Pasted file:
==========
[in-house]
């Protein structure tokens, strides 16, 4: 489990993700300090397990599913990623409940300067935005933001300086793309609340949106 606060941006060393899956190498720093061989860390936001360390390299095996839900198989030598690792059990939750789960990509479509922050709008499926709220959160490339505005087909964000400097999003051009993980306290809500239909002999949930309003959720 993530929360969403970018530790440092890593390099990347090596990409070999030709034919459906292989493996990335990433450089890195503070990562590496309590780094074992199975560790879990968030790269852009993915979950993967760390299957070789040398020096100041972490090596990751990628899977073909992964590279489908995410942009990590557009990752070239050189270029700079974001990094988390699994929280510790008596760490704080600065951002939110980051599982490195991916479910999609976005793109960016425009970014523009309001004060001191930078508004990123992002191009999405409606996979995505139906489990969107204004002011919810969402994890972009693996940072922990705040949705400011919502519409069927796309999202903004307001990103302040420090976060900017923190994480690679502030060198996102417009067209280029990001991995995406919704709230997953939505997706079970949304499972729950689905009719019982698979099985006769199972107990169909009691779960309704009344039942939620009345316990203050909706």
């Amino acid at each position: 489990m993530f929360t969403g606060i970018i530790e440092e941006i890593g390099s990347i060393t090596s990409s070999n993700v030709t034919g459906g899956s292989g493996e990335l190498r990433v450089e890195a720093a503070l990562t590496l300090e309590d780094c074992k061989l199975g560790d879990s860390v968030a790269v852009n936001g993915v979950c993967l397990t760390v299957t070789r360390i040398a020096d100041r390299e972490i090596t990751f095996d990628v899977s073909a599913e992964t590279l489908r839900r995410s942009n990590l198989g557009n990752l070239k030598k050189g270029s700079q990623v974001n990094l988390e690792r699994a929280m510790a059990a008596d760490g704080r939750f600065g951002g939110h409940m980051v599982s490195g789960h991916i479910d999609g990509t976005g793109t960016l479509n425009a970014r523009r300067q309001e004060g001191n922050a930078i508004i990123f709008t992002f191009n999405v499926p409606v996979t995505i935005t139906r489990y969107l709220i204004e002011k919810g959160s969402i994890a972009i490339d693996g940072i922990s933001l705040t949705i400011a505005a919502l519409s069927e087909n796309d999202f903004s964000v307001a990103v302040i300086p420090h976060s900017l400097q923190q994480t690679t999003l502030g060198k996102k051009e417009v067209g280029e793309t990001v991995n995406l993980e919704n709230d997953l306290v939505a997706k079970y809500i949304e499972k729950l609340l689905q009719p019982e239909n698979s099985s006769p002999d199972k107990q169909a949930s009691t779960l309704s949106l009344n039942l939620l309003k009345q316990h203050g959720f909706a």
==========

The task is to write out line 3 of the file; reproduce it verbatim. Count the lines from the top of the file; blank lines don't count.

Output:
């Amino acid at each position: 489990m993530f929360t969403g606060i970018i530790e440092e941006i890593g390099s990347i060393t090596s990409s070999n993700v030709t034919g459906g899956s292989g493996e990335l190498r990433v450089e890195a720093a503070l990562t590496l300090e309590d780094c074992k061989l199975g560790d879990s860390v968030a790269v852009n936001g993915v979950c993967l397990t760390v299957t070789r360390i040398a020096d100041r390299e972490i090596t990751f095996d990628v899977s073909a599913e992964t590279l489908r839900r995410s942009n990590l198989g557009n990752l070239k030598k050189g270029s700079q990623v974001n990094l988390e690792r699994a929280m510790a059990a008596d760490g704080r939750f600065g951002g939110h409940m980051v599982s490195g789960h991916i479910d999609g990509t976005g793109t960016l479509n425009a970014r523009r300067q309001e004060g001191n922050a930078i508004i990123f709008t992002f191009n999405v499926p409606v996979t995505i935005t139906r489990y969107l709220i204004e002011k919810g959160s969402i994890a972009i490339d693996g940072i922990s933001l705040t949705i400011a505005a919502l519409s069927e087909n796309d999202f903004s964000v307001a990103v302040i300086p420090h976060s900017l400097q923190q994480t690679t999003l502030g060198k996102k051009e417009v067209g280029e793309t990001v991995n995406l993980e919704n709230d997953l306290v939505a997706k079970y809500i949304e499972k729950l609340l689905q009719p019982e239909n698979s099985s006769p002999d199972k107990q169909a949930s009691t779960l309704s949106l009344n039942l939620l309003k009345q316990h203050g959720f909706a």